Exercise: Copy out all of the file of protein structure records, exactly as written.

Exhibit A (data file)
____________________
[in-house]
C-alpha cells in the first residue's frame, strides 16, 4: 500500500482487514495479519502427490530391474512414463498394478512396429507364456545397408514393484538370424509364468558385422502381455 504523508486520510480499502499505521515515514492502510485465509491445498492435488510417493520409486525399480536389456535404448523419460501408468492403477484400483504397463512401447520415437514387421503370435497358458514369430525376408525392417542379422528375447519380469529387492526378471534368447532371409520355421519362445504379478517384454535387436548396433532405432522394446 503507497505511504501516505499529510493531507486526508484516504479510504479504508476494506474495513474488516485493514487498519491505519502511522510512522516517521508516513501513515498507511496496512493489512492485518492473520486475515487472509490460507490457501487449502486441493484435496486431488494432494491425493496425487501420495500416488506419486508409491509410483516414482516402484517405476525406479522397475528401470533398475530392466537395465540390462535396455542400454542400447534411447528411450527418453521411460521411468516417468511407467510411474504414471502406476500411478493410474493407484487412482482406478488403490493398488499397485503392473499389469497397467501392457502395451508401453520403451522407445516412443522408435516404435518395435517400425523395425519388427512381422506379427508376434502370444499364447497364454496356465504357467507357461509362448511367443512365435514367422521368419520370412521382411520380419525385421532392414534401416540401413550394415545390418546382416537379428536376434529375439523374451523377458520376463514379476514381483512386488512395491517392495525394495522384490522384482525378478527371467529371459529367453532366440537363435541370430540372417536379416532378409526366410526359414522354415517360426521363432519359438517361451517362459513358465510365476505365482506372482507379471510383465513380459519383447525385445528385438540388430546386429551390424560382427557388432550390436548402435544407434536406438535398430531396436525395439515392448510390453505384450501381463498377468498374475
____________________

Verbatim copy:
[in-house]
C-alpha cells in the first residue's frame, strides 16, 4: 500500500482487514495479519502427490530391474512414463498394478512396429507364456545397408514393484538370424509364468558385422502381455 504523508486520510480499502499505521515515514492502510485465509491445498492435488510417493520409486525399480536389456535404448523419460501408468492403477484400483504397463512401447520415437514387421503370435497358458514369430525376408525392417542379422528375447519380469529387492526378471534368447532371409520355421519362445504379478517384454535387436548396433532405432522394446 503507497505511504501516505499529510493531507486526508484516504479510504479504508476494506474495513474488516485493514487498519491505519502511522510512522516517521508516513501513515498507511496496512493489512492485518492473520486475515487472509490460507490457501487449502486441493484435496486431488494432494491425493496425487501420495500416488506419486508409491509410483516414482516402484517405476525406479522397475528401470533398475530392466537395465540390462535396455542400454542400447534411447528411450527418453521411460521411468516417468511407467510411474504414471502406476500411478493410474493407484487412482482406478488403490493398488499397485503392473499389469497397467501392457502395451508401453520403451522407445516412443522408435516404435518395435517400425523395425519388427512381422506379427508376434502370444499364447497364454496356465504357467507357461509362448511367443512365435514367422521368419520370412521382411520380419525385421532392414534401416540401413550394415545390418546382416537379428536376434529375439523374451523377458520376463514379476514381483512386488512395491517392495525394495522384490522384482525378478527371467529371459529367453532366440537363435541370430540372417536379416532378409526366410526359414522354415517360426521363432519359438517361451517362459513358465510365476505365482506372482507379471510383465513380459519383447525385445528385438540388430546386429551390424560382427557388432550390436548402435544407434536406438535398430531396436525395439515392448510390453505384450501381463498377468498374475